Wednesday, May 21, 2008

The Circus (1928)

In The Circus Charlie Chaplin yet again demonstrates just why he is one of the most talented people to ever live. Chaplin was recognized as such for his work writing, directing and producing this film by the first Academy Awards in 1929. They bestowed upon him and honorary award "For versatility and genius in acting, writing, directing and producing The Circus". Chaplin also wrote the score, and sang the title song in the 1969 re-release.

Chaplin stars as his trademark character The Tramp. The circus is currently in town, and The Tramp is visiting. While he is standing watching a side show a pickpocket is doing his work. When the pickpocket is confronted, he slips the stolen wallet and watch into The Tramp's pocket. Later on, when The Tramp notices is spending some of his newfound wealth the wallet's original owner shows up and attempts to have The Tramp arrested. The Tramp flees, and the police officer chases after him through the circus in a bout of hilarity which is so humorous that the Ring Master (Al Ernest Garcia) offers him a job.

Since The Tramp has no job and no money, he accepts the Ring Master's offer and sets up a tryout for the following morning. Unfortunately since The Tramp was not intending to be funny when he was fleeing the law, he fails miserably at his audition and the job offer is revoked. But when the disgruntled property men quit, the Ring Master must find someone quick and the only man around is The Tramp. However every time The Tramp goes on stage to bring out a prop he fails and ends up flopping around and the crowd goes nuts with laughter. The Tramp has no idea, but he is the big draw to the shows and the big moneymaker for the circus.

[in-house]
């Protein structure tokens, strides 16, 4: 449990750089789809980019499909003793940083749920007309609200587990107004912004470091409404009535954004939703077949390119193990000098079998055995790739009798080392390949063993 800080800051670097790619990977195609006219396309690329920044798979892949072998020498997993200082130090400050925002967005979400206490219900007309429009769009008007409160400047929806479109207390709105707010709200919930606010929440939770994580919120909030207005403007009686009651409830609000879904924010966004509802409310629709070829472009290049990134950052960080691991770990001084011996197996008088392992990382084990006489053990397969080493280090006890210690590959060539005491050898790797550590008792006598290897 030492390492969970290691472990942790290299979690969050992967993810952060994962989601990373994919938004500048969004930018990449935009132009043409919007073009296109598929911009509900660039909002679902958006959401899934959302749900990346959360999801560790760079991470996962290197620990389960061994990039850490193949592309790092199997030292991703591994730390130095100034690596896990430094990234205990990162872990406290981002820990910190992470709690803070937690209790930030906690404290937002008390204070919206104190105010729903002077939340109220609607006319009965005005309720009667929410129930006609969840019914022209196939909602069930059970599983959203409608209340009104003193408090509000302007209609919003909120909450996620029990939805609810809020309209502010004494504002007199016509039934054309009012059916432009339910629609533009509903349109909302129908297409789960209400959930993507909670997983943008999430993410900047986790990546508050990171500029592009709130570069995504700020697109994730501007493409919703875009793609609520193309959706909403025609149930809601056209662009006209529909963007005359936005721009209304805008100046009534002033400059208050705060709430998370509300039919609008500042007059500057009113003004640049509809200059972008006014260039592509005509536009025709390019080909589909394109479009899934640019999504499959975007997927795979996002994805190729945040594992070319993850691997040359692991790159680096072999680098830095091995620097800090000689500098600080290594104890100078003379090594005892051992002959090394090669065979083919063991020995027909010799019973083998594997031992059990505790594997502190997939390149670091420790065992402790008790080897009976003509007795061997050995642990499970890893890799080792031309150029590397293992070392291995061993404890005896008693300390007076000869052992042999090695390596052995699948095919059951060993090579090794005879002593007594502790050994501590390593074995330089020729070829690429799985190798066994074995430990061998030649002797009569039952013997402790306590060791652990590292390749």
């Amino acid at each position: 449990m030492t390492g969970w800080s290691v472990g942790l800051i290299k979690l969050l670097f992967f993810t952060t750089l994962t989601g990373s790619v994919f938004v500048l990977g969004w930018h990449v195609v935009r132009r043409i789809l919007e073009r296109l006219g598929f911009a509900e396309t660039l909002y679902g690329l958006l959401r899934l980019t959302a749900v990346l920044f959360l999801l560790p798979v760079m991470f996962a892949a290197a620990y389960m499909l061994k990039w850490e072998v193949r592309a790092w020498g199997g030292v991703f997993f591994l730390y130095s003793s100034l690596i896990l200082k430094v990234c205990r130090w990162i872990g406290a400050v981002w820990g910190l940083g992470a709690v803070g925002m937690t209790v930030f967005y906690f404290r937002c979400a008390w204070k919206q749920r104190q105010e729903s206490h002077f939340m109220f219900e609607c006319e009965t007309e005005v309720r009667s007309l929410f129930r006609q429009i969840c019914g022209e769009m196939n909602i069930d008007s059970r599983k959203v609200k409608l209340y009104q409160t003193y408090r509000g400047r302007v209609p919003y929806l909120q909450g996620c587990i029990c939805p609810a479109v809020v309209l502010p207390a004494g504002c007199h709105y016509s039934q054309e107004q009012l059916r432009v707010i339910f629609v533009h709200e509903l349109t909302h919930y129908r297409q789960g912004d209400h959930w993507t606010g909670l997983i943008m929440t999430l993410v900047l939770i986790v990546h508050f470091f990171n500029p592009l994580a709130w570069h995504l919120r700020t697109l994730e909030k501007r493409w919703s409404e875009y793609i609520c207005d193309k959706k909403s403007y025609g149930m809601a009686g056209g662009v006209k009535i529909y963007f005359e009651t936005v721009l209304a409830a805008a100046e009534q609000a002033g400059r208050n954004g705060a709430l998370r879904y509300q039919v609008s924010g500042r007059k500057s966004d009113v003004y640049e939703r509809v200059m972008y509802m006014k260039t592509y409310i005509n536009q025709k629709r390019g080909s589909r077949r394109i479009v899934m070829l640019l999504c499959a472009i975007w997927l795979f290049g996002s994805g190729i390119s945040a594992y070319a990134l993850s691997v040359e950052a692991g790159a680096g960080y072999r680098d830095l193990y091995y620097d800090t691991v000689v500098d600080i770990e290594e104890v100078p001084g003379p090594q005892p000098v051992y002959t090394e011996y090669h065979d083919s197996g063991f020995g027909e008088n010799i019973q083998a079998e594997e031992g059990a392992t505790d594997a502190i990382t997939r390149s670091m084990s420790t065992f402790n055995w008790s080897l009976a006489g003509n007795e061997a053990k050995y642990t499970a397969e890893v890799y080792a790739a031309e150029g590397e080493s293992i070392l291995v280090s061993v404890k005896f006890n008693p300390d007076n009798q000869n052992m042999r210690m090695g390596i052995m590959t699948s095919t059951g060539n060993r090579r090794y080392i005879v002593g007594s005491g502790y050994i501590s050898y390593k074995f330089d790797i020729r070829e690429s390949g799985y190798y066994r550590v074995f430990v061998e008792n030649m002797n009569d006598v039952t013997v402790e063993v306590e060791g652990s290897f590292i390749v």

The Circus then continues with comedic genius as The Tramp steals the show, falls for the girl (Ring Master's abused step-daughter played by Merna Kennedy) and fights the boss. This is really one of Chaplin's most underrated films. I personally enjoyed it more so than City Lights and almost as much as Modern Times. I certainly don't consider myself a Chaplin expert, but this movie is great. He not only comes up with a wonderful story of love and sacrifice, but he sustains a great amount of humor throughout the picture that is sure to bring a smile to anyone's face young and old, and at only 68 minutes long it's a much better hour spent than say watching an episode of CSI: Miami. Overall 3.5/4 Stars Grade = A